There is one thing everyone seems to agree on: Plastic bags are bad for the environment.
But when it comes to the plastic bag ban that has apparently been approved as part of the state's budget talks, that's where the public consensus ends.
Consumers are divided. Is the ban a meaningful move in environmental conservation or just a green-washed money grab?
“I’m not opposed to the 5-cent charge, to keep the environment clean,” said Michelle Campbell, 53, of Orchard Park. “It’s probably one of those things where, after a while, you just get used to it. People were probably really ticked at the bottle deposit, and now it’s just a way of life.”
Retailers contend an outright ban would be costly for stores and have unintended negative consequences for the environment.
Under the plan apparently approved by state lawmakers, plastic bags would be banned outright. But counties and cities would be given an option for a nickel fee on any paper bag provided to consumers; 60 percent of the revenues would go to the state’s Environmental Protection Fund and 40 percent would go to the county or city enacting the paper bag fee. The localities can use the revenues to purchase and distribute reusable bags, mostly for low-income residents.
A number of carve-outs are included in the plastic bag ban, such as people enrolled in the SNAP and WIC low-income programs would be exempt from the charge. Also, plastic bags could still be given to consumers to hold prescription drugs, newspapers, and items such as sandwich meat sliced to order at grocery stores. Also, plastic garbage, garment and restaurant takeout plastic bags will still be permitted.
Jo Natale, a Wegmans spokesperson, said a plastic bag ban would have a "significant financial impact" on the grocery industry.
"A plastic bag ban that doesn’t also address the use of paper bags is not a sustainable solution," she said. "Just one implication, and there are others: It takes seven tractor trailers to transport the same number of paper bags as plastic bags carried by one tractor trailer."
Paper bags also are more expensive — five times more expensive than a plastic bag, according to the New York State Food Industry Alliance.
Letting counties impose a 5-cent tax on any paper bag provided to consumers could mean the fee is passed on to the customer.
That means customers would likely pay 5-cents per bag but the retailer, which pays more for paper bags, wouldn't get to keep any of it. Under that current scenario, 60 percent of the revenue collected would go to the state's Environmental Protection Fund, while 40 percent would go to the locality.
"There's no relief whatsoever to the retail food industry," said Michael Durant, president and CEO of the New York State Food Industry Alliance.
Leaving the 5-cent tax option up to each municipality could lead to a confusing patchwork of rules, which could create other headaches for retailers, Durant said.
"You could have the City of Buffalo say 'We’re gonna charge a fee of a nickel on paper bags,' but then you can have Tonawanda say, 'We’re not going to impose a fee on paper bags,' and then you could have Cheektowaga say they want to ban paper bags as well," Durant said. "So you could have a Tops with stores in all three cities dealing with bags in different ways."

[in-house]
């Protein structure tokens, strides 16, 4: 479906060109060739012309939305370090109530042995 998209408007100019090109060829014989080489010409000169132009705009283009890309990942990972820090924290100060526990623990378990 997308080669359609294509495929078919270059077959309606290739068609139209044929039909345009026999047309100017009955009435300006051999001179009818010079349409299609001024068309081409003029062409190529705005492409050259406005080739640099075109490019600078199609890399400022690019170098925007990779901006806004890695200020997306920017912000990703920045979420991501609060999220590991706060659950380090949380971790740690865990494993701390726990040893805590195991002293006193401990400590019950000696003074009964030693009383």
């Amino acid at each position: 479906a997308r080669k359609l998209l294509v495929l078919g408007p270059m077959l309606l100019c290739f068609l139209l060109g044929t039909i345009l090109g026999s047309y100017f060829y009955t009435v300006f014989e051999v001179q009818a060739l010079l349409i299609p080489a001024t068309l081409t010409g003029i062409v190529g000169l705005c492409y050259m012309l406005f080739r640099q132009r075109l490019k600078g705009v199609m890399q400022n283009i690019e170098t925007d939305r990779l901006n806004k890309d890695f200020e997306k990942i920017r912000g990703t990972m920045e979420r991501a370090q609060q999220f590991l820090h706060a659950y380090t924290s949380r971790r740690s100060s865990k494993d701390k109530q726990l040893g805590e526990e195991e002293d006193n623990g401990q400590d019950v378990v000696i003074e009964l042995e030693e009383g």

Jim Calvin, president of the New York Association of Convenience Stores, said he believes banning plastic bags will simply cause a run on paper bags, despite any 5-cent tax.
"If you place a fee on plastic and not paper, customers shift to paper," Calvin said.
He thinks adopting a 5-cent charge for paper and plastic single-use bags would be a better solution.
That's what Suffolk County on Long Island did last year. It resulted in an 80 percent decrease in single-use plastic bag consumption during the first two quarters of 2018, according to a Food Industry Alliance survey of its members. The money consumers paid for bags in Suffolk County, however, went to stores.
California and Hawaii are the only states to have banned single-use plastic bags so far, but plastic bags haven't disappeared there. Instead of the filmy, disposable bags they used to hand out by the billion, retailers are now only allowed to sell thicker, reusable plastic bags for 10 cents apiece.
Legislation in 2008 required stores in New York State to have in-store plastic bag recycling programs and to print their bags with the message "Please return to a participating store for recycling."
Gail Potter is not sure a ban on bags is the right way to go. She and her non-profit organization Mats for a Mission takes used plastic bags and knits them into mats for homeless people. Each mat incorporates 850 used bags.
"What can I say? It'll shut down our group," Potter said.
Other consumers were hesitant as well, saying they use grocery bags for everything from cleaning up after their dogs to trash can liners.
But the great majority of single-use bags end up in the trash or, worse, as litter. Only 1 percent get recycled, according to Texas-based disposal company Waste Management.
John Schmelzer, of Boston, 72, said he would "hate to see the environment ruined," but 5 cents per bag is where he draws the line. "That ain’t gonna happen,” he said.
"It’s all about making money," he said. "The state is in such terrible shape they find every way they can to get every nickel and dime out of you.”
Bill Joyce, 41, of Lackawanna, forgot his reusable bags on a grocery run Thursday, so he had a large cart full of plastic bags filled with groceries. He said he’d be fine paying a nickel for each of them in the future. It might even make him more likely to remember his reusable bags.
"As long as the money is going to the environment," he said.
News staff reporters Keith McShea and Tom Precious contributed to this story.